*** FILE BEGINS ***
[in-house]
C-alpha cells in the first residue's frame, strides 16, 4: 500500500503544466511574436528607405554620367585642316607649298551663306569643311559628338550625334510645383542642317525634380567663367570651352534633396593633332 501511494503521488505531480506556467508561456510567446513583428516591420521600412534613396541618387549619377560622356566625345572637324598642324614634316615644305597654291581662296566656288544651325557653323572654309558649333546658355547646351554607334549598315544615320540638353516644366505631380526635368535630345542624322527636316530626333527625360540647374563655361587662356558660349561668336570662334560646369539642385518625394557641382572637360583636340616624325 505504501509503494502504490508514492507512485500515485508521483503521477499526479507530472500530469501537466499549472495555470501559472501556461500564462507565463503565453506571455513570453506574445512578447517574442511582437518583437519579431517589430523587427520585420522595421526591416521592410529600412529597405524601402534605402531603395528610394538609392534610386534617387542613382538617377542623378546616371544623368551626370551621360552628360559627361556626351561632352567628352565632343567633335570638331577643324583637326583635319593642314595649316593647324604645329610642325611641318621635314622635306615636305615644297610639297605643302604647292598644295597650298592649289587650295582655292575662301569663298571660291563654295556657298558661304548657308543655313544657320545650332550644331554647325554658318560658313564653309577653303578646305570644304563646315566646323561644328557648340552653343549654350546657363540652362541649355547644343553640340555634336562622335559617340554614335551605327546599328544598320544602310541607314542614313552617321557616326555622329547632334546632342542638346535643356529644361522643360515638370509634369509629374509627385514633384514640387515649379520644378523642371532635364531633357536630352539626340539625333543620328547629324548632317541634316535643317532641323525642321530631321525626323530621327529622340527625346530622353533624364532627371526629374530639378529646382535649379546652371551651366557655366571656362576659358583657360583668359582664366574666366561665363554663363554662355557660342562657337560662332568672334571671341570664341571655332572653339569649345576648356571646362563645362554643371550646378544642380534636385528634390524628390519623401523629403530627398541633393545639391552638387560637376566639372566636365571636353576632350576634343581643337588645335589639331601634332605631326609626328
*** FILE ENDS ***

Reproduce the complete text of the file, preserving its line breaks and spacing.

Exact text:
[in-house]
C-alpha cells in the first residue's frame, strides 16, 4: 500500500503544466511574436528607405554620367585642316607649298551663306569643311559628338550625334510645383542642317525634380567663367570651352534633396593633332 501511494503521488505531480506556467508561456510567446513583428516591420521600412534613396541618387549619377560622356566625345572637324598642324614634316615644305597654291581662296566656288544651325557653323572654309558649333546658355547646351554607334549598315544615320540638353516644366505631380526635368535630345542624322527636316530626333527625360540647374563655361587662356558660349561668336570662334560646369539642385518625394557641382572637360583636340616624325 505504501509503494502504490508514492507512485500515485508521483503521477499526479507530472500530469501537466499549472495555470501559472501556461500564462507565463503565453506571455513570453506574445512578447517574442511582437518583437519579431517589430523587427520585420522595421526591416521592410529600412529597405524601402534605402531603395528610394538609392534610386534617387542613382538617377542623378546616371544623368551626370551621360552628360559627361556626351561632352567628352565632343567633335570638331577643324583637326583635319593642314595649316593647324604645329610642325611641318621635314622635306615636305615644297610639297605643302604647292598644295597650298592649289587650295582655292575662301569663298571660291563654295556657298558661304548657308543655313544657320545650332550644331554647325554658318560658313564653309577653303578646305570644304563646315566646323561644328557648340552653343549654350546657363540652362541649355547644343553640340555634336562622335559617340554614335551605327546599328544598320544602310541607314542614313552617321557616326555622329547632334546632342542638346535643356529644361522643360515638370509634369509629374509627385514633384514640387515649379520644378523642371532635364531633357536630352539626340539625333543620328547629324548632317541634316535643317532641323525642321530631321525626323530621327529622340527625346530622353533624364532627371526629374530639378529646382535649379546652371551651366557655366571656362576659358583657360583668359582664366574666366561665363554663363554662355557660342562657337560662332568672334571671341570664341571655332572653339569649345576648356571646362563645362554643371550646378544642380534636385528634390524628390519623401523629403530627398541633393545639391552638387560637376566639372566636365571636353576632350576634343581643337588645335589639331601634332605631326609626328